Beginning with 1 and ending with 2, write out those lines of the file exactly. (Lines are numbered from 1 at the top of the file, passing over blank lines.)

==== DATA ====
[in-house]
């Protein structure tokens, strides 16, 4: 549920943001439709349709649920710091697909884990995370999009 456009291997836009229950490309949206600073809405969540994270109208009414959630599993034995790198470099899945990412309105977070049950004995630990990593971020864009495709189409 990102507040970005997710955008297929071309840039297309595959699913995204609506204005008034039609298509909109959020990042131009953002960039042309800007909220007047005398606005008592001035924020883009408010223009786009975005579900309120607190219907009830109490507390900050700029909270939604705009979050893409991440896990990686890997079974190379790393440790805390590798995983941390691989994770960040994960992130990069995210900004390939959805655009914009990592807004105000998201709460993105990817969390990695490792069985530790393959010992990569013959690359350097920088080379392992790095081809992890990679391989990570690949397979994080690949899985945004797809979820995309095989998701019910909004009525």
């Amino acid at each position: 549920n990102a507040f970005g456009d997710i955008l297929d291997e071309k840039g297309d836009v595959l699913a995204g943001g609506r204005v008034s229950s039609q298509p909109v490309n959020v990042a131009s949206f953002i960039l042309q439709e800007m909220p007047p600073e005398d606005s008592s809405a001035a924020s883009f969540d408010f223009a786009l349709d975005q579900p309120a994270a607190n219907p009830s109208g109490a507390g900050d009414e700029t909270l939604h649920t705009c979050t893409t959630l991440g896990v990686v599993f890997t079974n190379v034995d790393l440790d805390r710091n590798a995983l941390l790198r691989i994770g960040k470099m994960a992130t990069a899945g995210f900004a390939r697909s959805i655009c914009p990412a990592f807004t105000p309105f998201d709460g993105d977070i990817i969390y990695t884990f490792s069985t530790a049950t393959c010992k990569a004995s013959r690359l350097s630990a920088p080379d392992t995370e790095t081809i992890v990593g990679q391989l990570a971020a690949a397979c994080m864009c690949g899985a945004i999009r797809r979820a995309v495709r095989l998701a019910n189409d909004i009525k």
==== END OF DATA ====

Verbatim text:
[in-house]
């Protein structure tokens, strides 16, 4: 549920943001439709349709649920710091697909884990995370999009 456009291997836009229950490309949206600073809405969540994270109208009414959630599993034995790198470099899945990412309105977070049950004995630990990593971020864009495709189409 990102507040970005997710955008297929071309840039297309595959699913995204609506204005008034039609298509909109959020990042131009953002960039042309800007909220007047005398606005008592001035924020883009408010223009786009975005579900309120607190219907009830109490507390900050700029909270939604705009979050893409991440896990990686890997079974190379790393440790805390590798995983941390691989994770960040994960992130990069995210900004390939959805655009914009990592807004105000998201709460993105990817969390990695490792069985530790393959010992990569013959690359350097920088080379392992790095081809992890990679391989990570690949397979994080690949899985945004797809979820995309095989998701019910909004009525």